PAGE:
Updated: Oct 22, 2020
With version 1 of Lightfighter, we jumped into racing and did most of our performance tuning "on the fly" based on the data being logged on the motorcycle as well as Troy's feedback. It worked out pretty well for us, but I always felt as though we might be leaving some performance on the table. Luckily, for version 2, I was able to sweet talk the awesome guys at Kyle Racing (Dan Kyle and Mike Wheeler) into letting me onto their Dynojet 250i for a couple of 1 hour tuning sessions. The fact that there's no exhaust venting to worry about and the ruckus is slightly less (it's not silent), helped in getting the nod of approval. We got one under our belt prior to our first and only race of 2020 and the second just this past weekend ahead of what will likely be our last test of the year.
Beyond just a general systems test and checking resolver position settings, I predominantly focused on the base speed (speed at which torque begins to fall off and field weakening kicks in to get more rpm out of the motor) setting as well as the peak torque value. It's helpful to understand where these limits are on the dyno so that your rider doesn't experience the dreaded "control fault" and complete loss of power on the track. Never good for rider confidence!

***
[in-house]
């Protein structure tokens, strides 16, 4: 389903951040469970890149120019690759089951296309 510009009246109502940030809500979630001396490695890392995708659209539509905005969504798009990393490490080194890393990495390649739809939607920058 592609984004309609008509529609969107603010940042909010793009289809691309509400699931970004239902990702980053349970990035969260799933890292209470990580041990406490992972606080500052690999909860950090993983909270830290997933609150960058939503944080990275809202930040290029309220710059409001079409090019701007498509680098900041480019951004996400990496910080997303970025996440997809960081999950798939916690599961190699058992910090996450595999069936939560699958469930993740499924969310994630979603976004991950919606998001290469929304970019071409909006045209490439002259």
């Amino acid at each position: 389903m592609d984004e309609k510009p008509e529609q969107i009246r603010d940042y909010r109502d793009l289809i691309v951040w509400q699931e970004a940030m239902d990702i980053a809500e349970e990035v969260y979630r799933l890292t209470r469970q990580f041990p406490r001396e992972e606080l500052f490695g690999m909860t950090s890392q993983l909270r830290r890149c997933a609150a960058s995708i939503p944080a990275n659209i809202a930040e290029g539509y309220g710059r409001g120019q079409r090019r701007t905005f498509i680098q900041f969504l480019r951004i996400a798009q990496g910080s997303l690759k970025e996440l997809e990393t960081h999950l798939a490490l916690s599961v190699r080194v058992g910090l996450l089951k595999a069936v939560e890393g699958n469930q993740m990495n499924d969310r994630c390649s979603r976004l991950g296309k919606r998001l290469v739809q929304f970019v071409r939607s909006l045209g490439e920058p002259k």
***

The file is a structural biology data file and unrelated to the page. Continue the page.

This second session was focused on pushing the values a bit further to see where the real limits of the bike are at. With this knowledge, I will be better armed to set up the bike for various tracks and race lap counts as well as manage the thermal limits on very hot race days.
So... how'd we do? The green run is where we landed after our first tuning session. The red is the final setting of this second session. What's really awesome is that we picked up peak torque and improved the slope of the acceleration curve, while also picking up ~7hp at the rear wheel (135 to 142) on the top end. While I believe there are some more gains to be made with more tuning sessions, this is a significant enough step that I'd like to put in on the track and understand how it impacts the thermal performance of the system prior to trying to squeeze more performance out of her...
Now let's see if the improvements register on Troy's "butt dyno"... ;)